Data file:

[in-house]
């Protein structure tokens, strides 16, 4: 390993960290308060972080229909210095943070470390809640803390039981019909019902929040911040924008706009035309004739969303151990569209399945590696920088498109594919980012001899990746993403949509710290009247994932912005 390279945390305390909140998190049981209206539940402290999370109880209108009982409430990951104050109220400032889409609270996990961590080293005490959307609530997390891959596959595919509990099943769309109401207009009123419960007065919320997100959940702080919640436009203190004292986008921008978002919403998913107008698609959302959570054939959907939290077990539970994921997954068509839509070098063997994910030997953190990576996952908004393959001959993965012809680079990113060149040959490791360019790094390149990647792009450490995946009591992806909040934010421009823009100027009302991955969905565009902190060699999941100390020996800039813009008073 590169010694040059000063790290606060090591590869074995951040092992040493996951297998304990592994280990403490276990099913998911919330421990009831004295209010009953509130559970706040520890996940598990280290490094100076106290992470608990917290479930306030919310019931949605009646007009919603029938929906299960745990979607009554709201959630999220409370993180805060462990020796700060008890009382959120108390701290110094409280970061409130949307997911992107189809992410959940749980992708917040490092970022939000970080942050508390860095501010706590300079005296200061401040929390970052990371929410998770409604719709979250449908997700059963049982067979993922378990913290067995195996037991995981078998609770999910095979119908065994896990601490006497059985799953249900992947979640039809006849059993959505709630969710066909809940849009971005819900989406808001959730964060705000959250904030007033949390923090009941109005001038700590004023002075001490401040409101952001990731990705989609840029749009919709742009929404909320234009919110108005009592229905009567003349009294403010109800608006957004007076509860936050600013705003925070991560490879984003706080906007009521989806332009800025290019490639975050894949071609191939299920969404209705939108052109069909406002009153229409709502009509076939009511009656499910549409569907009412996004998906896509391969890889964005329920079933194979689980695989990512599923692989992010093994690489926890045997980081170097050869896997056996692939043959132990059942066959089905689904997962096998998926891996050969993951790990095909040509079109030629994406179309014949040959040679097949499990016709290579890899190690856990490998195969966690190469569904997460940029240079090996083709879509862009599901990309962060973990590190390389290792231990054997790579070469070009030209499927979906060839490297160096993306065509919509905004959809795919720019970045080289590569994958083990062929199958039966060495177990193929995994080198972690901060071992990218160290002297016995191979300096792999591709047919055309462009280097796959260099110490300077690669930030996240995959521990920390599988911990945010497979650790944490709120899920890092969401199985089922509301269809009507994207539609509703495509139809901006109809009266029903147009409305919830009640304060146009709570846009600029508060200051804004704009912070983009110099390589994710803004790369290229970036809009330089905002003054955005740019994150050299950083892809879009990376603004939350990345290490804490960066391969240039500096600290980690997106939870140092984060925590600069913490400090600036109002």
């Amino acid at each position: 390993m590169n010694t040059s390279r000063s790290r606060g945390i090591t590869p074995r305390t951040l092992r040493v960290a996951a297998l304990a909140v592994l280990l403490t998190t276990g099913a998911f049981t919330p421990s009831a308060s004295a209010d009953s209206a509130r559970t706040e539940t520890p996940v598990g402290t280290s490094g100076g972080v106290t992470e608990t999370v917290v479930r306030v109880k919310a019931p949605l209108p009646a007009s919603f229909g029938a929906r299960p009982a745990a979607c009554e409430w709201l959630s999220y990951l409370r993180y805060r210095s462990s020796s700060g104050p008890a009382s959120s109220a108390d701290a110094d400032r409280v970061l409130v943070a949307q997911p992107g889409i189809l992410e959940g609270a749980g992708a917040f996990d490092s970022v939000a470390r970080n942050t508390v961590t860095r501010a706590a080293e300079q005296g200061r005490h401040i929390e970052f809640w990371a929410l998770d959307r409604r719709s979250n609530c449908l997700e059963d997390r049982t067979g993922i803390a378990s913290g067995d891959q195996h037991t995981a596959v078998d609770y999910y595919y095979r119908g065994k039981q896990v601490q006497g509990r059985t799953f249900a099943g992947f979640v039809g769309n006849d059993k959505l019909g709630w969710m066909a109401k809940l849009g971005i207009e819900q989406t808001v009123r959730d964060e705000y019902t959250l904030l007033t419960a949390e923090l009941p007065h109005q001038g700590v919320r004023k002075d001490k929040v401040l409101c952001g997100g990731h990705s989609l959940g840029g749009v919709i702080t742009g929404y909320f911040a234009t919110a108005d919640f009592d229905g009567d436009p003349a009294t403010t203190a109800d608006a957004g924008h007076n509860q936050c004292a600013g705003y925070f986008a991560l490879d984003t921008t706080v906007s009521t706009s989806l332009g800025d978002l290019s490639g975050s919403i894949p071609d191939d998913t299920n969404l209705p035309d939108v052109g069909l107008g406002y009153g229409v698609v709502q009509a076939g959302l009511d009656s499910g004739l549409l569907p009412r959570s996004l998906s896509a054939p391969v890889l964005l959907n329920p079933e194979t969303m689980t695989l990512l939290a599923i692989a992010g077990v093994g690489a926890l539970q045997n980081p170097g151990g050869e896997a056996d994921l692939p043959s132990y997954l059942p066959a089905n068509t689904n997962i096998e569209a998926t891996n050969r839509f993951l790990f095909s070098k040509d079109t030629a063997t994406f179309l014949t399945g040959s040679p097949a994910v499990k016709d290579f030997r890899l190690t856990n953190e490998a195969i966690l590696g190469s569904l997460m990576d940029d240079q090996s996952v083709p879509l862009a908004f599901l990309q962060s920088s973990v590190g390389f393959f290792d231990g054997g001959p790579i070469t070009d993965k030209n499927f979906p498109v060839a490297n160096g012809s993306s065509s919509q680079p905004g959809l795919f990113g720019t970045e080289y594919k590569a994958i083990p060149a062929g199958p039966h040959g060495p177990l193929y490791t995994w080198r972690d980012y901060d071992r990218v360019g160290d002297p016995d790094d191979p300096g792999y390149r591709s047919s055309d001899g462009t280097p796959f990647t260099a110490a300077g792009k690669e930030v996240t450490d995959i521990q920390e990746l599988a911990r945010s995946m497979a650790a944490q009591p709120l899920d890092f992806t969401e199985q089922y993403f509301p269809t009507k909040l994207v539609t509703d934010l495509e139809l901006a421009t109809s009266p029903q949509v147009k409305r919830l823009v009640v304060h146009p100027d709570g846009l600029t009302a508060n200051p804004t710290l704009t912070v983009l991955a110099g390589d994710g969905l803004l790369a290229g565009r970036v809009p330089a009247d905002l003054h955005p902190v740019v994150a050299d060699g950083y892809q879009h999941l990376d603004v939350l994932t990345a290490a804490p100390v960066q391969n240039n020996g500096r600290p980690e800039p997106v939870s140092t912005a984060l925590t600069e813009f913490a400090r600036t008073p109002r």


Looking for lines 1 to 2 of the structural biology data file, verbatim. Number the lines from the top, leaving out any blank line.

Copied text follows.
[in-house]
């Protein structure tokens, strides 16, 4: 390993960290308060972080229909210095943070470390809640803390039981019909019902929040911040924008706009035309004739969303151990569209399945590696920088498109594919980012001899990746993403949509710290009247994932912005 390279945390305390909140998190049981209206539940402290999370109880209108009982409430990951104050109220400032889409609270996990961590080293005490959307609530997390891959596959595919509990099943769309109401207009009123419960007065919320997100959940702080919640436009203190004292986008921008978002919403998913107008698609959302959570054939959907939290077990539970994921997954068509839509070098063997994910030997953190990576996952908004393959001959993965012809680079990113060149040959490791360019790094390149990647792009450490995946009591992806909040934010421009823009100027009302991955969905565009902190060699999941100390020996800039813009008073 590169010694040059000063790290606060090591590869074995951040092992040493996951297998304990592994280990403490276990099913998911919330421990009831004295209010009953509130559970706040520890996940598990280290490094100076106290992470608990917290479930306030919310019931949605009646007009919603029938929906299960745990979607009554709201959630999220409370993180805060462990020796700060008890009382959120108390701290110094409280970061409130949307997911992107189809992410959940749980992708917040490092970022939000970080942050508390860095501010706590300079005296200061401040929390970052990371929410998770409604719709979250449908997700059963049982067979993922378990913290067995195996037991995981078998609770999910095979119908065994896990601490006497059985799953249900992947979640039809006849059993959505709630969710066909809940849009971005819900989406808001959730964060705000959250904030007033949390923090009941109005001038700590004023002075001490401040409101952001990731990705989609840029749009919709742009929404909320234009919110108005009592229905009567003349009294403010109800608006957004007076509860936050600013705003925070991560490879984003706080906007009521989806332009800025290019490639975050894949071609191939299920969404209705939108052109069909406002009153229409709502009509076939009511009656499910549409569907009412996004998906896509391969890889964005329920079933194979689980695989990512599923692989992010093994690489926890045997980081170097050869896997056996692939043959132990059942066959089905689904997962096998998926891996050969993951790990095909040509079109030629994406179309014949040959040679097949499990016709290579890899190690856990490998195969966690190469569904997460940029240079090996083709879509862009599901990309962060973990590190390389290792231990054997790579070469070009030209499927979906060839490297160096993306065509919509905004959809795919720019970045080289590569994958083990062929199958039966060495177990193929995994080198972690901060071992990218160290002297016995191979300096792999591709047919055309462009280097796959260099110490300077690669930030996240995959521990920390599988911990945010497979650790944490709120899920890092969401199985089922509301269809009507994207539609509703495509139809901006109809009266029903147009409305919830009640304060146009709570846009600029508060200051804004704009912070983009110099390589994710803004790369290229970036809009330089905002003054955005740019994150050299950083892809879009990376603004939350990345290490804490960066391969240039500096600290980690997106939870140092984060925590600069913490400090600036109002």